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Wynn Chamberlain

Wynn Chamberlain and Andy Warhol in Old Lyme, Connecticut
(Photo: Sally Stokes Chamberlain)

Wynn Chamberlain died in New Delhi on November 27th of heart failure. He was cremated on 1 December in Rishikesh on the banks of the Ganges.

Wynn is mentioned numerous times in Popism in which he's described as a Magic Realist painter. He accompanied Warhol, Taylor Mead and others on their infamous cross-country road trip to Warhol's second exhibition at the Ferus in L.A. (where Warhol also shot scenes for Tarzan and Jane regained, sort of...) and some of Warhol's earliest film footage was shot at Wynn's place in Connecticut. In addition to painting, Wynn also wrote a number of books under his full name - Elwynn Chamberlain - including Gates of Fire about three young Americans who smuggle a million hits of LSD into India. He also directed the 1970 film, Brand X.

Some of the film that Warhol shot in Connecticut, including footage of Wynn, was recently included in Exposed: Songs for Unseen Andy Warhol Films at the Brooklyn Academy of Music on 8 November 2014.

Here is the reference to the Connecticut property in Popism:

Andy Warhol (via Pat Hackett):

"I went out to Old Lyme, Connecticut, a lot of weekends that summer. Wynn Chamberlain was renting the guest house on Eleanor Ward's property and he had gangs of his friends out there the whole time... The second thing I ever shot with a 16-mm camera was a little newsreel of the people out there filming for Jack [Smith]." (p. 31-2)

Although Popism refers to the property as Eleanor Ward's, it actually belonged to a couple called "the Mallets," according to Wynn, He emailed me from Marakesh in 2011 just prior to coming to the U.S. for screenings of his 1970 film, Brand X. Apparently, he had not left Marakesh "in ten years" and was having severe health problems - "My spine is disintegrating, I have 3 slipped disks, 14 fractured vertebrae, Lumbar Stenosis and advanced Osteoporosis so am hoping they can glue me back together." 

Wynn Chamberlain:

"For five summers I rented a farm house and studio barn from the Malletts, wonderful old Buddhist nudists.  Then in 1963 Eleanor showed up, rented the chicken coop and destroyed the peace. She co-opted the  Ice House for her guest house, planted a lawn over an old driveway and infuriated the Malletts by trying to take over the whole place. So you can imagine how irritated I get when people talk about the summer of 1963 and Eleanor Ward's property in Old Lyme."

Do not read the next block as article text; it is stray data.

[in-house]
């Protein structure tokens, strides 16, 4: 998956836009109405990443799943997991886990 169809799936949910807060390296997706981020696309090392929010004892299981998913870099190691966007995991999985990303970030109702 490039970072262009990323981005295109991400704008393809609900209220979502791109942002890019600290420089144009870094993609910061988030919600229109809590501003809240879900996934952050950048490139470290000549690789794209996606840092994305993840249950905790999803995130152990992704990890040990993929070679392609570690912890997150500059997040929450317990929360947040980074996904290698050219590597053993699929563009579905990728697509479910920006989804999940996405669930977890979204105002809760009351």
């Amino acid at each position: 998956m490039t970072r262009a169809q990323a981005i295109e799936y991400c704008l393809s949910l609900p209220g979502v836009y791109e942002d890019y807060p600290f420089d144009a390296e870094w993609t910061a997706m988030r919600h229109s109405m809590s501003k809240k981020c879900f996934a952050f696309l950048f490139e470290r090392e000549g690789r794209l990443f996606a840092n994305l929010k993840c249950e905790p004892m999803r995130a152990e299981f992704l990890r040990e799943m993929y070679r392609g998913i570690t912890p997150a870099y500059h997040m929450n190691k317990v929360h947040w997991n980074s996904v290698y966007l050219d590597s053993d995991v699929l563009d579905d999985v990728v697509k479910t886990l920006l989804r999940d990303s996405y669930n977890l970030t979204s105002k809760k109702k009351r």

He added that during a weekend that Warhol was there, Sally (his future wife) "brought her father's 1929 Bolex with her to record Jack Smith filming Normal Love, Andy borrowed it and thus began his movie career." According to Wynn, the Bolex "never worked again after that weekend."

Although Wynn went to Old Lyme "for five summers," he lived at 222 Bowery in Manhattan - in a building that became known as "the bunker" when William Burroughs lived there. Wynn's obituary in the New York Times mentions a "literary gathering" at his apartment which featured a reading by Burroughs:

222 Bowery
(Photo: Georg Gatsas)

Bruce Weber ("Wynn Chamberlain, an Artist in Paint, on Screen and in Novels, Dies at 87," New York Times, 6 December 2014):

"In 1965, long before the Bowery in Lower Manhattan had begun its gentrifying ascent, the painter Wynn Chamberlain had a studio at 222, a building that now has a Green Depot store on the ground floor but was then in a derelict neighborhood, with a mission across the street.

On the evening of April 22, a Thursday, however, it became the center of hip, artsy New York when Mr. Chamberlain, who was best known at the time for painting poets in the nude, hosted a literary gathering that featured a reading by William S. Burroughs, the author of “Naked Lunch.”

The crowd of 130 people — including the pop artist Andy Warhol, the painters Larry Rivers and Barnett Newman, the composer Karlheinz Stockhausen, the poet and art curator Frank O’Hara, and the photographers Diane Arbus and Richard Avedon — was appreciative as Mr. Burroughs read, with his characteristic eccentric delivery, a futuristic short story. As The New York Times described it, he 'livened up his one-syllable-at-a-time reading with sudden bursts of dramatic activity, eventually ripping down a white-sheet backdrop and uncovering a painting of horrifying tarantulas.'

According to the 2014 biography of William Burroughs by Barry Miles, the event at Chamberlain's apartment happened on the 23rd of April. Miles gives a fuller description of the party:

Barry Miles (William S. Burroughs, A Life (London: Weidenfeld & Nicholson, 2014), p. 440):